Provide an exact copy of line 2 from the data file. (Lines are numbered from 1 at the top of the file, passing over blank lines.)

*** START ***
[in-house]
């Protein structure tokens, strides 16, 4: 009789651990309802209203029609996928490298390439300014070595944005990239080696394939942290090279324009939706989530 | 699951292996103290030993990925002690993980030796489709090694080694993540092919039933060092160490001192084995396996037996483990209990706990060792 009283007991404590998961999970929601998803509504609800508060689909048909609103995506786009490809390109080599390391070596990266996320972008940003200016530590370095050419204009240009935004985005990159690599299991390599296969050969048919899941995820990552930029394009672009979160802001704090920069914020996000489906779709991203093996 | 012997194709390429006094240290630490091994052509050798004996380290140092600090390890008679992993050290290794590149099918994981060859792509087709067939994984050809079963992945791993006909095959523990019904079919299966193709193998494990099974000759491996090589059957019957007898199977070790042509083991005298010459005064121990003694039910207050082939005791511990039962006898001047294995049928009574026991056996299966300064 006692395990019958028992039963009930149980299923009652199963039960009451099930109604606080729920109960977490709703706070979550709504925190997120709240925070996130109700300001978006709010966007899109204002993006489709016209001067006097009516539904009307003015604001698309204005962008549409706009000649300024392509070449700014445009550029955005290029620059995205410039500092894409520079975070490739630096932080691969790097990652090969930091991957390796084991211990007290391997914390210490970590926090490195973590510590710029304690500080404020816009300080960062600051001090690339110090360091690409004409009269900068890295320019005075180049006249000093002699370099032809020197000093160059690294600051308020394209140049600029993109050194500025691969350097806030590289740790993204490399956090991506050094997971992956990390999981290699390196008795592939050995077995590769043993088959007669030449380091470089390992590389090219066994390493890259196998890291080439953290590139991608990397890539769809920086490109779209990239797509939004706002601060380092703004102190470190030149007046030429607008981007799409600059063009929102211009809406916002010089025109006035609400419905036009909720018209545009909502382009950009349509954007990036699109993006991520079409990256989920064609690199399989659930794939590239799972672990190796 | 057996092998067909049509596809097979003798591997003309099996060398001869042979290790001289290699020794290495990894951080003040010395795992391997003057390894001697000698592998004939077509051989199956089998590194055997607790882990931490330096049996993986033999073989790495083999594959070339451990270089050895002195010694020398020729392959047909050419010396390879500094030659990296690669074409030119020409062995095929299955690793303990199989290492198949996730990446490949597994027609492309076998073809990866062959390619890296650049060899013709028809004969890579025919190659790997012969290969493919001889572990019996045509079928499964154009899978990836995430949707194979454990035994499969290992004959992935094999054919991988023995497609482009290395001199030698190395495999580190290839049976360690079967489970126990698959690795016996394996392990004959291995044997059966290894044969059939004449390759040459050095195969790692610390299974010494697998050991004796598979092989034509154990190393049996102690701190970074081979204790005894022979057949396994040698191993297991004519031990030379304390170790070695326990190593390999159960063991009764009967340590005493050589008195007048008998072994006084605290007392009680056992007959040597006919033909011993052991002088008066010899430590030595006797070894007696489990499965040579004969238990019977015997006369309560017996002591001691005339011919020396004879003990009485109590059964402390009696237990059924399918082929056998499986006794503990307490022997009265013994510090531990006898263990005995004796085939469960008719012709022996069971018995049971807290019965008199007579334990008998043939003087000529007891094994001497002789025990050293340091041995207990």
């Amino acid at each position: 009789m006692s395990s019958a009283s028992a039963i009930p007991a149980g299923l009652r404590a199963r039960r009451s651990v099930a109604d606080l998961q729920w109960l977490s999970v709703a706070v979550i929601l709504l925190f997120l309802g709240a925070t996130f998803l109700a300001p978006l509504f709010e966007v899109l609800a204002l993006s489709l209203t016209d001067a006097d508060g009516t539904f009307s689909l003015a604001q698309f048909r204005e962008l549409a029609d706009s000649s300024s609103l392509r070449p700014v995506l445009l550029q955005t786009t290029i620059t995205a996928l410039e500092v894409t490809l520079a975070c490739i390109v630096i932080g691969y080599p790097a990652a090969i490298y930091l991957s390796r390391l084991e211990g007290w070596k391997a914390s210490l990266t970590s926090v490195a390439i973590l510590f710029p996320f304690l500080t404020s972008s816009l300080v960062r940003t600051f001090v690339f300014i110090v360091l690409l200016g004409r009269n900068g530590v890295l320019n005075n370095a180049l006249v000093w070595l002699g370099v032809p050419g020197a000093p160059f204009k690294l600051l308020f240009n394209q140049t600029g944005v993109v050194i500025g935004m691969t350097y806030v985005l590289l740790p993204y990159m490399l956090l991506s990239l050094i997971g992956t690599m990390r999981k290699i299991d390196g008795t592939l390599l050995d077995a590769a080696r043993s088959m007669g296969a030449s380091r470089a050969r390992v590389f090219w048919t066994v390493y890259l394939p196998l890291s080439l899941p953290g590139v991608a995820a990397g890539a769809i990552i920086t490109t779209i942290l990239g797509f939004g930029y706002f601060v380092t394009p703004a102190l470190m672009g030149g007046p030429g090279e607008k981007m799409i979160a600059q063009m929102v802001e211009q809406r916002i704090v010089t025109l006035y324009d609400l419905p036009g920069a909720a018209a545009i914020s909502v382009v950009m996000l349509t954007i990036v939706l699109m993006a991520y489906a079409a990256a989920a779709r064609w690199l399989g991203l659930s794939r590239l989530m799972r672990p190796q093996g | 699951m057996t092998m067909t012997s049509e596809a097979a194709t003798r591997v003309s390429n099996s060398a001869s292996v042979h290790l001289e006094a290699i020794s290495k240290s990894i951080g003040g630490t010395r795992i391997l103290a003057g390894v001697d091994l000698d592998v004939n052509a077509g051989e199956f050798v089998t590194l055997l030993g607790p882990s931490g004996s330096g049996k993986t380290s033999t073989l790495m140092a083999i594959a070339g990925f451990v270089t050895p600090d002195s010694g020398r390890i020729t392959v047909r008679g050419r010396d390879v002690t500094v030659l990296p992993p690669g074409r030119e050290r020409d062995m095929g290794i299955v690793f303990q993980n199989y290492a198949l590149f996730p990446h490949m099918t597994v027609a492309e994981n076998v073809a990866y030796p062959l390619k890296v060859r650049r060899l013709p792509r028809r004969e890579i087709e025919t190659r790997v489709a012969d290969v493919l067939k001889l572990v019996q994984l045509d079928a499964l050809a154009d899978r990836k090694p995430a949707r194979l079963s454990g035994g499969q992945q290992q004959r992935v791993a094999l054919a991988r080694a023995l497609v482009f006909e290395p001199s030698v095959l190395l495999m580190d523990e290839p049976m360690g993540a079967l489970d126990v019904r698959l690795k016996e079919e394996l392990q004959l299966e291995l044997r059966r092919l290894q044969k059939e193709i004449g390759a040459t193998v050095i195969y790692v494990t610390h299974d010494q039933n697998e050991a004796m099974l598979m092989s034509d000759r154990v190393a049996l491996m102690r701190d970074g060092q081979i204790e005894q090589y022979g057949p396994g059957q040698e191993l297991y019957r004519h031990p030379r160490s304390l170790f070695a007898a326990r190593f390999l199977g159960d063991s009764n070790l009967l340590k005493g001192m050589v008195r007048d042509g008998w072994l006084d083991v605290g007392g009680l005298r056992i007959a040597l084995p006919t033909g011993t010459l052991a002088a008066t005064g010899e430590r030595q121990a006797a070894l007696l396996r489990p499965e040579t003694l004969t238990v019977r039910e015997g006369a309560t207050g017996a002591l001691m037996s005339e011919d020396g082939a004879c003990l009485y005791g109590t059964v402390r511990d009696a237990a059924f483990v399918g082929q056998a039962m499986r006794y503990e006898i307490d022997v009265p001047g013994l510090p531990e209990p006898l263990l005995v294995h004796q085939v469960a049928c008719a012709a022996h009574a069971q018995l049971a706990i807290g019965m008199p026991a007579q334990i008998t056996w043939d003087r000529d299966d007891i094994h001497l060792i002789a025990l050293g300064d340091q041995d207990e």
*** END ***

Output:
């Protein structure tokens, strides 16, 4: 009789651990309802209203029609996928490298390439300014070595944005990239080696394939942290090279324009939706989530 | 699951292996103290030993990925002690993980030796489709090694080694993540092919039933060092160490001192084995396996037996483990209990706990060792 009283007991404590998961999970929601998803509504609800508060689909048909609103995506786009490809390109080599390391070596990266996320972008940003200016530590370095050419204009240009935004985005990159690599299991390599296969050969048919899941995820990552930029394009672009979160802001704090920069914020996000489906779709991203093996 | 012997194709390429006094240290630490091994052509050798004996380290140092600090390890008679992993050290290794590149099918994981060859792509087709067939994984050809079963992945791993006909095959523990019904079919299966193709193998494990099974000759491996090589059957019957007898199977070790042509083991005298010459005064121990003694039910207050082939005791511990039962006898001047294995049928009574026991056996299966300064 006692395990019958028992039963009930149980299923009652199963039960009451099930109604606080729920109960977490709703706070979550709504925190997120709240925070996130109700300001978006709010966007899109204002993006489709016209001067006097009516539904009307003015604001698309204005962008549409706009000649300024392509070449700014445009550029955005290029620059995205410039500092894409520079975070490739630096932080691969790097990652090969930091991957390796084991211990007290391997914390210490970590926090490195973590510590710029304690500080404020816009300080960062600051001090690339110090360091690409004409009269900068890295320019005075180049006249000093002699370099032809020197000093160059690294600051308020394209140049600029993109050194500025691969350097806030590289740790993204490399956090991506050094997971992956990390999981290699390196008795592939050995077995590769043993088959007669030449380091470089390992590389090219066994390493890259196998890291080439953290590139991608990397890539769809920086490109779209990239797509939004706002601060380092703004102190470190030149007046030429607008981007799409600059063009929102211009809406916002010089025109006035609400419905036009909720018209545009909502382009950009349509954007990036699109993006991520079409990256989920064609690199399989659930794939590239799972672990190796 | 057996092998067909049509596809097979003798591997003309099996060398001869042979290790001289290699020794290495990894951080003040010395795992391997003057390894001697000698592998004939077509051989199956089998590194055997607790882990931490330096049996993986033999073989790495083999594959070339451990270089050895002195010694020398020729392959047909050419010396390879500094030659990296690669074409030119020409062995095929299955690793303990199989290492198949996730990446490949597994027609492309076998073809990866062959390619890296650049060899013709028809004969890579025919190659790997012969290969493919001889572990019996045509079928499964154009899978990836995430949707194979454990035994499969290992004959992935094999054919991988023995497609482009290395001199030698190395495999580190290839049976360690079967489970126990698959690795016996394996392990004959291995044997059966290894044969059939004449390759040459050095195969790692610390299974010494697998050991004796598979092989034509154990190393049996102690701190970074081979204790005894022979057949396994040698191993297991004519031990030379304390170790070695326990190593390999159960063991009764009967340590005493050589008195007048008998072994006084605290007392009680056992007959040597006919033909011993052991002088008066010899430590030595006797070894007696489990499965040579004969238990019977015997006369309560017996002591001691005339011919020396004879003990009485109590059964402390009696237990059924399918082929056998499986006794503990307490022997009265013994510090531990006898263990005995004796085939469960008719012709022996069971018995049971807290019965008199007579334990008998043939003087000529007891094994001497002789025990050293340091041995207990």